Maintaining Your Oral Health With Arthritis

Maintaining Your Oral Health With Arthritis

Rheumatoid Arthritis and Dental Health

Periodontal disease is the leading cause of tooth loss. People with RA are twice as likely to suffer from the gum disease as people without RA. It all has to do with protein citrullination and the fact that both conditions are inflammatory diseases that affect the severity of one another.

Antibiotic Premedication

If you have severe immune suppression, or have had a joint replacement due to RA, you may need to be premedicated with an antibiotic before any type of invasive dental procedures are performed. This will limit the amount of oral bacteria that enters into your bloodstream during the treatment.

Dry Mouth Is a Serious Risk Factor for a Healthy Smile

Xerostomia is a common side effect of people with RA or that take particular prescription medications. When the mouth is dry, saliva flow keeps teeth from being cleansed and lubricated throughout the day, resulting in significantly more cavities and gum disease. Consider using xylitol gum throughout the day, drink plenty of water, and practice the absolute best oral hygiene routine possible.

Let Your Dentist Know What Medications You’re Taking

Every patient should always update their medical history during dental check-ups. One of the reasons in this case is that patients with RA need to let their dentist know so the dentist can determine whether or not NSAIDs should be prescribed. NSAIDs can interfere with medications taken for RA and complicate levels that will induce renal impairment.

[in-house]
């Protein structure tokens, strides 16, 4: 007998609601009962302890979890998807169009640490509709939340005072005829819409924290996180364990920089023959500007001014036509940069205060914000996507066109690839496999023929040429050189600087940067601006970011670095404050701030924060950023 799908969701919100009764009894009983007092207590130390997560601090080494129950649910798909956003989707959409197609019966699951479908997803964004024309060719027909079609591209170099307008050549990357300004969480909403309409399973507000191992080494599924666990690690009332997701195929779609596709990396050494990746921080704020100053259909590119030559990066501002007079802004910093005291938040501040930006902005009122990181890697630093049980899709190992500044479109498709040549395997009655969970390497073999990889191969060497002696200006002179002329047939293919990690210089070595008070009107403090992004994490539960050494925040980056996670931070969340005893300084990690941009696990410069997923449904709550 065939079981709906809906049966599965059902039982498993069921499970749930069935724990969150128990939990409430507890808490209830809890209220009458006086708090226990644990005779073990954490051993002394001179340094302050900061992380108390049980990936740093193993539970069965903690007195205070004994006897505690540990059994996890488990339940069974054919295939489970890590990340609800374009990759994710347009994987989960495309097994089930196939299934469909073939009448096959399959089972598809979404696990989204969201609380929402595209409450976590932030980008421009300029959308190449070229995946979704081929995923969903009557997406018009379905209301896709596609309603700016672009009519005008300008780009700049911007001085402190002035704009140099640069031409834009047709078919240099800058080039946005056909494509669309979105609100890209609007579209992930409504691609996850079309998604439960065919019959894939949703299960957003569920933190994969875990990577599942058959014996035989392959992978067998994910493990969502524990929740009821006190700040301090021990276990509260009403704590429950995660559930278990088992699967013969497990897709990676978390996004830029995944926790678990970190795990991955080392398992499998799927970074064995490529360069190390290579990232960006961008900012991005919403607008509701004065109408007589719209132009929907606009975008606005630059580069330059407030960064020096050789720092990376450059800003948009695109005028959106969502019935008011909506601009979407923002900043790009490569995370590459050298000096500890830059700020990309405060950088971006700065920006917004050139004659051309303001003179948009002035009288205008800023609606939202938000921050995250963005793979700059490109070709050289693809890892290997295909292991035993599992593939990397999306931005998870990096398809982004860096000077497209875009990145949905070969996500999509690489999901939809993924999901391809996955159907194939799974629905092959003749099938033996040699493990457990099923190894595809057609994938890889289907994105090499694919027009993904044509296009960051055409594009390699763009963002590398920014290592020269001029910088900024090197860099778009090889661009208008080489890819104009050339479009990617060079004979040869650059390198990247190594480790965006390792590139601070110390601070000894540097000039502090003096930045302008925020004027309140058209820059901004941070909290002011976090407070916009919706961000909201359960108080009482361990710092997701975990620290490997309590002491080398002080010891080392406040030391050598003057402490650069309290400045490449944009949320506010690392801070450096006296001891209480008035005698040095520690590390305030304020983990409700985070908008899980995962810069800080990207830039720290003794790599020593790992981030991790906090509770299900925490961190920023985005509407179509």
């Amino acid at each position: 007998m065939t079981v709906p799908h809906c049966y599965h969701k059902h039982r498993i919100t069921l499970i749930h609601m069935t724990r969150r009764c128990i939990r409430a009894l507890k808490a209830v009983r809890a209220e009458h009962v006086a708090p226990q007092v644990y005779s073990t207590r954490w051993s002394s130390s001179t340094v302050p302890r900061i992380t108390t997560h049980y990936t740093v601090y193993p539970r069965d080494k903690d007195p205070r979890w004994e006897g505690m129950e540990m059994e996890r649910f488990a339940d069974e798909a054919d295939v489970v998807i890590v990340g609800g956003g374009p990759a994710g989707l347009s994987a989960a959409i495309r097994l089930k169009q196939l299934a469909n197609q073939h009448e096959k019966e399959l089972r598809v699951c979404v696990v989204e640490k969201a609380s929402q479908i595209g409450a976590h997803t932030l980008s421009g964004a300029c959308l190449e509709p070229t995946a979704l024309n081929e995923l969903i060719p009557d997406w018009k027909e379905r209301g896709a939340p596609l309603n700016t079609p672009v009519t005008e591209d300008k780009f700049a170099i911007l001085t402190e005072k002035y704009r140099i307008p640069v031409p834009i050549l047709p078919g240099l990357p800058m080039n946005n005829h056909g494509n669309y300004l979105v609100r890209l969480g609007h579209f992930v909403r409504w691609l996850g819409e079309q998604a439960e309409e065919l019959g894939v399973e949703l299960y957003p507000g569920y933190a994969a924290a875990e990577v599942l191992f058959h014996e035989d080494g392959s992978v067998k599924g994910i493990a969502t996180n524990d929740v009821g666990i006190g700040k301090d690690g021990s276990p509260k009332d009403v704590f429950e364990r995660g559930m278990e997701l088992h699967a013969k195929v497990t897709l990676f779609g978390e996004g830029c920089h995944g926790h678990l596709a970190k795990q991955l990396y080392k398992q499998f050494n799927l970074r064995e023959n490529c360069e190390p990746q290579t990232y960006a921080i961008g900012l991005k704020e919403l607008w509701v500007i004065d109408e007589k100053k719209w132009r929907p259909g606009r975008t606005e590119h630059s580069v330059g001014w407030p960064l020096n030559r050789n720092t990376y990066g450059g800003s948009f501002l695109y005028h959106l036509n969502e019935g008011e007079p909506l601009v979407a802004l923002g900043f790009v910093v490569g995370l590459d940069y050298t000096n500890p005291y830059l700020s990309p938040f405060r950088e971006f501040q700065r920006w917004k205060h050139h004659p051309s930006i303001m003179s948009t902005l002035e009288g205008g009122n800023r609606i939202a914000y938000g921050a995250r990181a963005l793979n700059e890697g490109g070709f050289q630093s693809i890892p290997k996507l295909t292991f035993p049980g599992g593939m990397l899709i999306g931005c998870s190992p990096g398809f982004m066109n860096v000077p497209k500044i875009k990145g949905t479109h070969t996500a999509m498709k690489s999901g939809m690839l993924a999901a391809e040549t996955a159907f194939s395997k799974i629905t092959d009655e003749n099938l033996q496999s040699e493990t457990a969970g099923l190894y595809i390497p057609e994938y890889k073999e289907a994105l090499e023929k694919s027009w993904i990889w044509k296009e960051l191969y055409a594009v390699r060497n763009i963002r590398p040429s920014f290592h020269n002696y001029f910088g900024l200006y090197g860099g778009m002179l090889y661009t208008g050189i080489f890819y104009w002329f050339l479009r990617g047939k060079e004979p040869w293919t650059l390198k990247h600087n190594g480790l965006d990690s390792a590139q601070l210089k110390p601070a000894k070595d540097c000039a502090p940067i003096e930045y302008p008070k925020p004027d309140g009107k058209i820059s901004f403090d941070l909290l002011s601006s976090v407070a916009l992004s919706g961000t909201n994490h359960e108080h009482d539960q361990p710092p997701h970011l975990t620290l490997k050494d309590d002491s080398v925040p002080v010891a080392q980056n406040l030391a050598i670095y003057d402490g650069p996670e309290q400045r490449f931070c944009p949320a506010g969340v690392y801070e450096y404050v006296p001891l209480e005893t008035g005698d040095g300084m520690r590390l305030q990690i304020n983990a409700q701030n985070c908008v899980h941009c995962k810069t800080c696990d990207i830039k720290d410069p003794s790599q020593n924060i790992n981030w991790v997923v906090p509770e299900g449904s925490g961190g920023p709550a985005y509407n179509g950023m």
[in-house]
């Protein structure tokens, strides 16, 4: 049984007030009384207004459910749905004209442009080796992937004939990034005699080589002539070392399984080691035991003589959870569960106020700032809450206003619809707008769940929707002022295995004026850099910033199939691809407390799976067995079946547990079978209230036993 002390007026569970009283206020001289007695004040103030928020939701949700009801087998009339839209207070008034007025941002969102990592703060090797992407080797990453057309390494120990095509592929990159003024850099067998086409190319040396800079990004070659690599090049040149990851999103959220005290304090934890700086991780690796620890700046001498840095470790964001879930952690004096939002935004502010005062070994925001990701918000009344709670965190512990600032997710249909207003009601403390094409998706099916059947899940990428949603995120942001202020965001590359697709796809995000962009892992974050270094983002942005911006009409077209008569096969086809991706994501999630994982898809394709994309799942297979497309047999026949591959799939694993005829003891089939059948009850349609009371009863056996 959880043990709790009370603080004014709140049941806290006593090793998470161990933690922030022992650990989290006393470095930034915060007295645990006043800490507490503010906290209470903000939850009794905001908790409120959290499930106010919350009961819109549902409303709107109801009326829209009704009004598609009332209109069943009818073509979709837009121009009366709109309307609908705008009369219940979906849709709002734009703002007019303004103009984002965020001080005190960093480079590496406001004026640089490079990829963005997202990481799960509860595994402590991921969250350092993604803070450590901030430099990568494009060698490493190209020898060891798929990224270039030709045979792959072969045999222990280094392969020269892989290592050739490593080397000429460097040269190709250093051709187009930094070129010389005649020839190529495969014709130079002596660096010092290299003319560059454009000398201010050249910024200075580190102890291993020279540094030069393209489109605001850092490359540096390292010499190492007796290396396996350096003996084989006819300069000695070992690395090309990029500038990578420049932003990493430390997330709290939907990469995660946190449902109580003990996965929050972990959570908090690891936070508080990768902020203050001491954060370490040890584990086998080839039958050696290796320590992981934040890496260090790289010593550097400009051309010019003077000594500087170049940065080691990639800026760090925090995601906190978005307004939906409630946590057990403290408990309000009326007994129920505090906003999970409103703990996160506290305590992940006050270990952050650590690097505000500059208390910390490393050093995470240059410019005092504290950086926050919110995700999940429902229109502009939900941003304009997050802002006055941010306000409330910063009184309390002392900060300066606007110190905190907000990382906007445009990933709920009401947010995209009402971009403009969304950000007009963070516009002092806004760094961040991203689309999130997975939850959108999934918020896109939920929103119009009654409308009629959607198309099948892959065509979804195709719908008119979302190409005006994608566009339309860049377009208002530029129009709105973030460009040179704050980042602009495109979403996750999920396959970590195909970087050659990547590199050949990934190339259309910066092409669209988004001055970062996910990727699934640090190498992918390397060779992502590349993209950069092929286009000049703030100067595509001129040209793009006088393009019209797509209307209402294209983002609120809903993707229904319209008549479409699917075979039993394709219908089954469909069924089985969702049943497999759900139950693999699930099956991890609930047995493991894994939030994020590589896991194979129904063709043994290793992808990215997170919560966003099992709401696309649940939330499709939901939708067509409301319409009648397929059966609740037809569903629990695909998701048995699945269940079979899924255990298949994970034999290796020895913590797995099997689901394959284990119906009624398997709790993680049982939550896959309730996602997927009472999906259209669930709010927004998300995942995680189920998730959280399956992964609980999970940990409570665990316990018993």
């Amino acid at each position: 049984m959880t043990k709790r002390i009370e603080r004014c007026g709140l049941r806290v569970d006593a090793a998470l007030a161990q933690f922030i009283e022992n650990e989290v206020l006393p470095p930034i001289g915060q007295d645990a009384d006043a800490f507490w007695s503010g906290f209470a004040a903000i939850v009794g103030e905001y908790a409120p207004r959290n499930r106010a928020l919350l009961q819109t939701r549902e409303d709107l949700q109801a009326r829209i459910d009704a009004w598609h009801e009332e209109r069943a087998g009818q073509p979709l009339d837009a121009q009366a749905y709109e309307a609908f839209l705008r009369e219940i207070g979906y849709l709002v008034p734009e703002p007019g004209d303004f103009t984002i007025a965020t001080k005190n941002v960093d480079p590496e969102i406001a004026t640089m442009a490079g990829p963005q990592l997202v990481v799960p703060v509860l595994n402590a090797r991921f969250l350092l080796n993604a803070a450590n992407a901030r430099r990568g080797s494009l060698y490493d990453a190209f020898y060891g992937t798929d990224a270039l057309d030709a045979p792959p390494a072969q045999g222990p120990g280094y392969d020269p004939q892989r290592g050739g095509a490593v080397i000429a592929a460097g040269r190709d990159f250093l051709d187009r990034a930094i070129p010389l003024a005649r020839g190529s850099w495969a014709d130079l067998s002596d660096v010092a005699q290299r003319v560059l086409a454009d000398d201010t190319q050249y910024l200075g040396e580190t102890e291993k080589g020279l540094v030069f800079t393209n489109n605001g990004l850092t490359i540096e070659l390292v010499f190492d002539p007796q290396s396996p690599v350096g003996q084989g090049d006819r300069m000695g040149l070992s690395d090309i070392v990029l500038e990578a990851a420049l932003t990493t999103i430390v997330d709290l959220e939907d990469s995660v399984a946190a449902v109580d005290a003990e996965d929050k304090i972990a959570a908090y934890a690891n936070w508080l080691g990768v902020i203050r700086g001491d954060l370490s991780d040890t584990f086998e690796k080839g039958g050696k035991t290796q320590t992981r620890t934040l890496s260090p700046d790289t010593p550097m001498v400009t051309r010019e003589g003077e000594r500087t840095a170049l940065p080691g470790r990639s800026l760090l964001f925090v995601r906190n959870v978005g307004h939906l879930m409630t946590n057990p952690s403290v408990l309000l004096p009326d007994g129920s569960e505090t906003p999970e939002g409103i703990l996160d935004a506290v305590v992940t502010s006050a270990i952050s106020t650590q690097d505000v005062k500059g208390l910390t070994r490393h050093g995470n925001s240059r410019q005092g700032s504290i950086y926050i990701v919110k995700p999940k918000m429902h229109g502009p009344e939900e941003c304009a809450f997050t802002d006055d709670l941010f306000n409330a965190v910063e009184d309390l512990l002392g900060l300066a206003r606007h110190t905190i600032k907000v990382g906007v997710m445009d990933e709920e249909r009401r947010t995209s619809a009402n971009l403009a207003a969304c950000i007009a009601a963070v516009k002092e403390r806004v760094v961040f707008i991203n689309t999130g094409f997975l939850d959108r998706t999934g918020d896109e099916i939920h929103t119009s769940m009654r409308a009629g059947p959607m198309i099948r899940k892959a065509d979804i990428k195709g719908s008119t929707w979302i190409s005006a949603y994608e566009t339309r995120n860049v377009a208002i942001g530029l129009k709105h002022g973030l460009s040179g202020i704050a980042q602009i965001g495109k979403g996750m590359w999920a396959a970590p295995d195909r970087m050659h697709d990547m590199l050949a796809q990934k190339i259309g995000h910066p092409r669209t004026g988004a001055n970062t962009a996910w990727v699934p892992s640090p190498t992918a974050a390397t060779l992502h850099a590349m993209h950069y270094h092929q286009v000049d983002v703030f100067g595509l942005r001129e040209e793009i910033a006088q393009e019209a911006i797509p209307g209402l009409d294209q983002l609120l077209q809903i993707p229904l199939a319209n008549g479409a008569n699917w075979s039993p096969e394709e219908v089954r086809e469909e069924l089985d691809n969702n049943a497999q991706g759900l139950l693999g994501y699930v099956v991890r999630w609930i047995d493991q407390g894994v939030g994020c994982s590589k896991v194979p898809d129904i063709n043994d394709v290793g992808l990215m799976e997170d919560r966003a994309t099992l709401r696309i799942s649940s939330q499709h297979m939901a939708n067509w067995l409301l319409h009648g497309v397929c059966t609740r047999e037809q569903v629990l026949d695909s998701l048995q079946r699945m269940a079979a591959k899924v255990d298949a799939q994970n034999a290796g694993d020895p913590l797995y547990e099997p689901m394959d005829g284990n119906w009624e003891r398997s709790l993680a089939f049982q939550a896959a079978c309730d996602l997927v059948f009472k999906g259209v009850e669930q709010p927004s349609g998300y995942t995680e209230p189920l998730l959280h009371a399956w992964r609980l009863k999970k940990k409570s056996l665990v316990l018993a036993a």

Alter Your Home Hygiene Plan as Needed

If you have difficulty holding or maneuvering traditional oral hygiene devices, discuss it with your hygienist. Together you can brainstorm ways and different techniques available to keep a healthy smile with RA. Proxa-brushes, brush-picks, and water flossers are an example of aids that can clean between the teeth if flossing isn’t an option. Even holding a toothbrush can be something that can be made easier. Adding a bicycle handle or tennis ball to the end of your brush may make it easier for some people who don’t have as tight of a grip. This is where an electric toothbrush comes in very handy, as they do all of the work for you! Adding fluoride into your daily routine can help strengthen weak enamel or cavity-prone areas caused by dry mouth or the inability to thoroughly remove bacteria.


Stick to a Routine Preventive Plan with Your Dentist

Regular preventive cleanings, x-rays, and exams can keep your teeth healthier for a longer period of time. Not only do routine cleanings keep gum disease at bay, they also allow your dentist to diagnose suspicious areas that need a little help, or decay in its earliest forms. This keeps treatment less invasive and more affordable. If cleanings are put off until gum disease symptoms are present, chances are that irreversible bone loss has already occurred.

Sharon BoydSharon Boyd

Sharon is a registered dental hygienist who describes dentistry as her passion. She started writing in 2011 and has since become a full-time dental writer, providing professional dental content to dental and medical professionals around the world.

May 28, 2014
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